ATLANTA - Georgia's top legislative leaders came to the defense of embattled Delta airlines Monday in the Atlanta-based carrier's fight against a hostile takeover bid.
Eight Republican leaders from the House and Senate signed a letter asking U.S. Attorney General Alberto Gonzales to conduct a thorough review before passing judgment on U.S. Airways' attempt to seize control of Delta, which filed for bankruptcy in September 2005.
They were joined in the letter by four Democratic legislators representing districts near Hartsfield-Jackson International Airport, where many Delta employees live.
"We don't think it's good for Georgia, the United States or airlines in general,'' House Speaker Glenn Richardson, R-Hiram, said during a news conference.
In the letter, Richardson, Lt. Gov. Casey Cagle - the Senate's presiding officer - and the other legislative leaders argue that the proposed takeover of Delta would hurt Georgia's economy by eliminating jobs, reducing the number of flights into and out of Georgia and hiking fares.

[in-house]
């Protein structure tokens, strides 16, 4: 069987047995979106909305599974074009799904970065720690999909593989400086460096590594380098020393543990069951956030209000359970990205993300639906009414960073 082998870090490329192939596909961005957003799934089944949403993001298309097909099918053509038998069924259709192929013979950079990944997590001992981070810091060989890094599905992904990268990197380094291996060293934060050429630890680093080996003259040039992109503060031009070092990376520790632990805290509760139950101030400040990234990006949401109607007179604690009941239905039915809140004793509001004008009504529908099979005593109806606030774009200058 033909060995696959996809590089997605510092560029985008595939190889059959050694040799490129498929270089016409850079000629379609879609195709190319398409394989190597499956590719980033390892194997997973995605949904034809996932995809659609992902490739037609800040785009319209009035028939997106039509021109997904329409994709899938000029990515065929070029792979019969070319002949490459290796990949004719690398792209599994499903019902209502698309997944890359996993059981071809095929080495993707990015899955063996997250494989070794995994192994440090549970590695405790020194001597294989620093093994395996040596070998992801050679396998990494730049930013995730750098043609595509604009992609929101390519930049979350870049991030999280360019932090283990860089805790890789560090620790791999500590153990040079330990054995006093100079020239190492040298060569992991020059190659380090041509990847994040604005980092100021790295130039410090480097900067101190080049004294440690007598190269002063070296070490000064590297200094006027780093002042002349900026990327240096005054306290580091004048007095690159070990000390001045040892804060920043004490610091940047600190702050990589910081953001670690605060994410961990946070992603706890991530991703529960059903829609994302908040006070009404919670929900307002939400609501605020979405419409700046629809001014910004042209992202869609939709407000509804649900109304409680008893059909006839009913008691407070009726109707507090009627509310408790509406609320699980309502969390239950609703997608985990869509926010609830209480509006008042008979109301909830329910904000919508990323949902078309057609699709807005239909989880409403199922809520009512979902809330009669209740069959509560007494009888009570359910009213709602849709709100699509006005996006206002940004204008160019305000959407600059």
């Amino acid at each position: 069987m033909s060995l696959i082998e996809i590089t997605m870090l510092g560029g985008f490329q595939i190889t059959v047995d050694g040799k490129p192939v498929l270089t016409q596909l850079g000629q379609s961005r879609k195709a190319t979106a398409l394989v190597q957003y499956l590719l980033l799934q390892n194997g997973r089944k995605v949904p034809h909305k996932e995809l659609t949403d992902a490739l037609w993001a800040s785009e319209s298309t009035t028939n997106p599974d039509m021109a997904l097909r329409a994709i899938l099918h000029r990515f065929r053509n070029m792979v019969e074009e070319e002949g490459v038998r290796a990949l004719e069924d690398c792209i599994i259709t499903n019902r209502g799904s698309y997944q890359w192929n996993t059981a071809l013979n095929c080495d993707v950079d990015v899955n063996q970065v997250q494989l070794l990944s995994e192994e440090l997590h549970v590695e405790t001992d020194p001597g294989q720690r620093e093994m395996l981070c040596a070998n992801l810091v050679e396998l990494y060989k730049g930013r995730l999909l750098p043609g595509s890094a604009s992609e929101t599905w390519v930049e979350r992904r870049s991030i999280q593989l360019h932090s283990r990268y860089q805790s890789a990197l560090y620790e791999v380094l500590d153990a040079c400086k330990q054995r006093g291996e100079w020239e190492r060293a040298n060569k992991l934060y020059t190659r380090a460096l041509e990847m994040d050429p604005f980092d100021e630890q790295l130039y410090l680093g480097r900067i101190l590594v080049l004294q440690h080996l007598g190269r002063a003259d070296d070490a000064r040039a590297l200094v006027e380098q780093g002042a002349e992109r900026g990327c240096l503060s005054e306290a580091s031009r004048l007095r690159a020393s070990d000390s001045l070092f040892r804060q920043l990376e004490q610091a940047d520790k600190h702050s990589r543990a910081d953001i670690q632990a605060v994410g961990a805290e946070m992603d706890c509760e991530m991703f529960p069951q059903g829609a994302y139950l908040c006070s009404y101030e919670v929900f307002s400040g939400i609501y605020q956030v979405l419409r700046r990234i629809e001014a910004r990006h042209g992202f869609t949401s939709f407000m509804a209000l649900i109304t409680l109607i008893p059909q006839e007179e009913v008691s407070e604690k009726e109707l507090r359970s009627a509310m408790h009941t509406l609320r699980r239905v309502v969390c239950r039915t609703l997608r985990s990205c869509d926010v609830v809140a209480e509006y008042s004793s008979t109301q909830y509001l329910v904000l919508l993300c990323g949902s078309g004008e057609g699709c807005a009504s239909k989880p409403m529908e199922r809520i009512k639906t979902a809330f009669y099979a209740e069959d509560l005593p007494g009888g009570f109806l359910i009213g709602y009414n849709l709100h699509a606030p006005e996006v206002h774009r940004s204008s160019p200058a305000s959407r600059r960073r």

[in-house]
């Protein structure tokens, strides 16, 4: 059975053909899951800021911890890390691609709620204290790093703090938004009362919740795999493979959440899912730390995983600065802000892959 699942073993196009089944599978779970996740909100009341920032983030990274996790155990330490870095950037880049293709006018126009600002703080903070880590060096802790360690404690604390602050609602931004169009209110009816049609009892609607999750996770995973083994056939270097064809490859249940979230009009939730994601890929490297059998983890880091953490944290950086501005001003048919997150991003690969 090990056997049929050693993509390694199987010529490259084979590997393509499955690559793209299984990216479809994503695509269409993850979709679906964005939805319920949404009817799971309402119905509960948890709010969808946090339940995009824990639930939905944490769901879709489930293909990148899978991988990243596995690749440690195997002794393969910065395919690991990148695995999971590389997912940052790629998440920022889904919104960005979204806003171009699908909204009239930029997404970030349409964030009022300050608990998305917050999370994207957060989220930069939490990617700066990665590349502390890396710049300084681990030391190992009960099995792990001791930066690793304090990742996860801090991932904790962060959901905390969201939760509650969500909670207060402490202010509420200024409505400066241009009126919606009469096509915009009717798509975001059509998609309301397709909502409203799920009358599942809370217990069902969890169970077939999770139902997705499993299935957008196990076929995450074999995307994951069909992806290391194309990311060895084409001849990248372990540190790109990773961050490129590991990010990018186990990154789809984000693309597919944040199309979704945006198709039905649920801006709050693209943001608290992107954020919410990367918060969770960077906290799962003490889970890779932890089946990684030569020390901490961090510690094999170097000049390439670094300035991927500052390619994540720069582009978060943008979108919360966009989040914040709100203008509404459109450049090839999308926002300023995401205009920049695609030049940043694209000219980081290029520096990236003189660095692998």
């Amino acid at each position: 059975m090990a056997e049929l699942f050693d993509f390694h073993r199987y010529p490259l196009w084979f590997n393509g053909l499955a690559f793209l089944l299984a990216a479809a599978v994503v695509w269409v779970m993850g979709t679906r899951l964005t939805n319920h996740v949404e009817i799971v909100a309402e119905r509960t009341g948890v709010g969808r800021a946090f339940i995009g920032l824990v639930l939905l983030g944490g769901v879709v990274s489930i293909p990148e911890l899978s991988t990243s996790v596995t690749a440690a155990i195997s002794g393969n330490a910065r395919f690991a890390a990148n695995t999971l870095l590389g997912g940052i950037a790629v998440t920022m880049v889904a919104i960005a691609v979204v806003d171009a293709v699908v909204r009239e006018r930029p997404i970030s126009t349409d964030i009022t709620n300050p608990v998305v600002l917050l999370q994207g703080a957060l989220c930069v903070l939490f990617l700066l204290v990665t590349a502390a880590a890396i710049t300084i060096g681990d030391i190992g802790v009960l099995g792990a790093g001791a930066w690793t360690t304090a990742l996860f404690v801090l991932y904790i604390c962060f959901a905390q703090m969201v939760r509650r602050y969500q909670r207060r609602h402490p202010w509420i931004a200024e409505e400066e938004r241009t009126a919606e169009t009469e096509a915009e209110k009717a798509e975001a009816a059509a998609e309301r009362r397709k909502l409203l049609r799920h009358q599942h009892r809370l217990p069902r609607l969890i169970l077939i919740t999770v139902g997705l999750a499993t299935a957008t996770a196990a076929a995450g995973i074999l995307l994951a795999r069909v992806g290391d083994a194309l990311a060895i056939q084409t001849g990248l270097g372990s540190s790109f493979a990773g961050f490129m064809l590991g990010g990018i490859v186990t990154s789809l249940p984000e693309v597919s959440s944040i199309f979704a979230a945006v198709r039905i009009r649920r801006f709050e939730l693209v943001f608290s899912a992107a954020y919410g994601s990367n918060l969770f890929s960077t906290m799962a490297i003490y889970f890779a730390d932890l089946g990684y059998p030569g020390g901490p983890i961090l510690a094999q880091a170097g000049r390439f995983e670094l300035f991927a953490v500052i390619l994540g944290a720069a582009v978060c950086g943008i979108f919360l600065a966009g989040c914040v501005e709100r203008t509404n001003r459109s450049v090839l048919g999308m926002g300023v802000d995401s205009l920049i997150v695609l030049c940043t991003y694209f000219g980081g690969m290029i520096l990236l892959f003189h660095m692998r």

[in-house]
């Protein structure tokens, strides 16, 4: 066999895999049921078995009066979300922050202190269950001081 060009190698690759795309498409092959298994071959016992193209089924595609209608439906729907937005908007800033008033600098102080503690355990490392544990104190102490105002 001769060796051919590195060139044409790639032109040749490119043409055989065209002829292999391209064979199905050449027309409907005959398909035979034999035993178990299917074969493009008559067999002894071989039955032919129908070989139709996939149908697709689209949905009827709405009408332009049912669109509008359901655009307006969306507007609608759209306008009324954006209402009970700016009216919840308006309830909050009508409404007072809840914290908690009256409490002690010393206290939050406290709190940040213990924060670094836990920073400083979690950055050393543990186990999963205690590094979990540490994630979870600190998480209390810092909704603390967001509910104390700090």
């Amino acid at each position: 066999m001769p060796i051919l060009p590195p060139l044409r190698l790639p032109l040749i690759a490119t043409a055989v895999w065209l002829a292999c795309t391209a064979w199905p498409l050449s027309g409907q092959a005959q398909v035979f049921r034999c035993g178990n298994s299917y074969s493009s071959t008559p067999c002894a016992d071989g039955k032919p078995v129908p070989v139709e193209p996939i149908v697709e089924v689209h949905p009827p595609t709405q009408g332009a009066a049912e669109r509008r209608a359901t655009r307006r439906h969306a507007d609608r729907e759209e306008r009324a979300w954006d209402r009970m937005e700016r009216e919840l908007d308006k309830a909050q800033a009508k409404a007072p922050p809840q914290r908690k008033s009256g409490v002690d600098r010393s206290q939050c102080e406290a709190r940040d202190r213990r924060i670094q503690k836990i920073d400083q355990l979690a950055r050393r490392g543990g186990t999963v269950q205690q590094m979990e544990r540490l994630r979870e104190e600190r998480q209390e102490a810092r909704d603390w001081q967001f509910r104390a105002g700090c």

U.S. Airways launched the hostile takeover bid last November with an offer of $8.5 billion, then upped the ante nearly two weeks ago to $10.3 billion.
Delta officials have rebuffed the bid, maintaining that the company can right its financial ship and emerge from Chapter 11 bankruptcy as an independent airline.
Cagle said he and other the legislative leaders stand behind Delta's determination to go it alone.
"I'm confident in this team,'' he said. "They have a strategy that will spell success.''
The lawmakers were joined at Monday's news conference by Ed Bastian, Delta's chief financial officer.
He said the U.S. Airways takeover bid also would create a huge debt load, the highest of any airline, a point also made in the letter.
"We've been there before,'' Bastian said, referring to the financial travails that led to Delta's bankruptcy filing. "We don't need to go back.''
Delta and its creditors face a Feb. 1 deadline to accept or reject the latest offer from Tempe, Ariz.-based U.S. Airways.
Bastian said Delta's board of directors hasn't made a final determination on whether the company will take the deal.
Later on Monday, House Speaker Pro Tempore Mark Burkhalter, R-Alpharetta, urged his legislative colleagues to sign a resolution opposing the hostile takeover.
During a brief speech on the House floor, he said Georgia could lose up to 8,000 jobs if U.S. Airways moves Delta's corporate offices to Arizona.
"(Delta) is the very reason we have grown in Georgia,'' he said.